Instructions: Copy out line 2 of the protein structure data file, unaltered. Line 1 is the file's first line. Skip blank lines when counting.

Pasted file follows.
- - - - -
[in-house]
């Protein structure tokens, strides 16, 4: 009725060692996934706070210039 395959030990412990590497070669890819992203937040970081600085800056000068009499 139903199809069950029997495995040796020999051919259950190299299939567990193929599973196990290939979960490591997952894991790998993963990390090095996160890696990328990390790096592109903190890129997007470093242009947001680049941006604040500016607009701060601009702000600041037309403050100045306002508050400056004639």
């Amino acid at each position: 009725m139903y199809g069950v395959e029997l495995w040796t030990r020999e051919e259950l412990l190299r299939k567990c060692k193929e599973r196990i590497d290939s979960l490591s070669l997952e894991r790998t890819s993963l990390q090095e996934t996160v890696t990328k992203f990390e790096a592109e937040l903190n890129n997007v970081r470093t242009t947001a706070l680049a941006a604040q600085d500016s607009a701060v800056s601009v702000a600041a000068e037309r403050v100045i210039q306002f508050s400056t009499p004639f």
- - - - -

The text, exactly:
């Protein structure tokens, strides 16, 4: 009725060692996934706070210039 395959030990412990590497070669890819992203937040970081600085800056000068009499 139903199809069950029997495995040796020999051919259950190299299939567990193929599973196990290939979960490591997952894991790998993963990390090095996160890696990328990390790096592109903190890129997007470093242009947001680049941006604040500016607009701060601009702000600041037309403050100045306002508050400056004639």